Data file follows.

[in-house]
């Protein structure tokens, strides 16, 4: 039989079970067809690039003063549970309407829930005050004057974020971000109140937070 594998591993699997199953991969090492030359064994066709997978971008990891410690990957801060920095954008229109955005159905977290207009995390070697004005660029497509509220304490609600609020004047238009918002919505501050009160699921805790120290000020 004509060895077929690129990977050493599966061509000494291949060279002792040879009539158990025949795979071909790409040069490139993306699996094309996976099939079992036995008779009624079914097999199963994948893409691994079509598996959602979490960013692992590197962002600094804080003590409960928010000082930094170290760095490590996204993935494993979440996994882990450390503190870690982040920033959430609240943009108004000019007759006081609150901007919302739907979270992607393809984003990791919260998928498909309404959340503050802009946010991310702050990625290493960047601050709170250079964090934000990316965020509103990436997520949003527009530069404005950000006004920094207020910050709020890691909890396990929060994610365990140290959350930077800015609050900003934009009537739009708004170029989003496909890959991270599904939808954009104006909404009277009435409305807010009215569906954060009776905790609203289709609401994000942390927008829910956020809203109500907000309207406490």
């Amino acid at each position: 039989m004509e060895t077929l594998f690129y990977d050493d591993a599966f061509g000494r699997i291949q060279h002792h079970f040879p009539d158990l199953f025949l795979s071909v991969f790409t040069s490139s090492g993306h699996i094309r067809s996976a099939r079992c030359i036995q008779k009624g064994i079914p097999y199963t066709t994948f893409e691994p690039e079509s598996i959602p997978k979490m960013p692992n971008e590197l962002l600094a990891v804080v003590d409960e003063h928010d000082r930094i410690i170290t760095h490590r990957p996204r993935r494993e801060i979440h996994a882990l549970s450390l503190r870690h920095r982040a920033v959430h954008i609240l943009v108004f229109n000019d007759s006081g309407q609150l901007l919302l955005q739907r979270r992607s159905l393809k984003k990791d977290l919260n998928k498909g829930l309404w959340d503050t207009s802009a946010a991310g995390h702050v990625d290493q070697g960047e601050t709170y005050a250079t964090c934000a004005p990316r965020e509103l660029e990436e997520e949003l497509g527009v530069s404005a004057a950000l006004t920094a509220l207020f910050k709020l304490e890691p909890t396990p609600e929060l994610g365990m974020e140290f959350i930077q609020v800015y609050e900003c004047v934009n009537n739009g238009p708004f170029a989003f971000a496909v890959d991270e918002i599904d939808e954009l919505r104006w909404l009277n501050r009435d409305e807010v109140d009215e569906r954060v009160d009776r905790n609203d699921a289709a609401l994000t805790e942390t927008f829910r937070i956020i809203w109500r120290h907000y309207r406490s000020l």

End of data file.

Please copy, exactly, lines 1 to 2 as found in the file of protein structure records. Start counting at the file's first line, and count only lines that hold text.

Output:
[in-house]
């Protein structure tokens, strides 16, 4: 039989079970067809690039003063549970309407829930005050004057974020971000109140937070 594998591993699997199953991969090492030359064994066709997978971008990891410690990957801060920095954008229109955005159905977290207009995390070697004005660029497509509220304490609600609020004047238009918002919505501050009160699921805790120290000020 004509060895077929690129990977050493599966061509000494291949060279002792040879009539158990025949795979071909790409040069490139993306699996094309996976099939079992036995008779009624079914097999199963994948893409691994079509598996959602979490960013692992590197962002600094804080003590409960928010000082930094170290760095490590996204993935494993979440996994882990450390503190870690982040920033959430609240943009108004000019007759006081609150901007919302739907979270992607393809984003990791919260998928498909309404959340503050802009946010991310702050990625290493960047601050709170250079964090934000990316965020509103990436997520949003527009530069404005950000006004920094207020910050709020890691909890396990929060994610365990140290959350930077800015609050900003934009009537739009708004170029989003496909890959991270599904939808954009104006909404009277009435409305807010009215569906954060009776905790609203289709609401994000942390927008829910956020809203109500907000309207406490």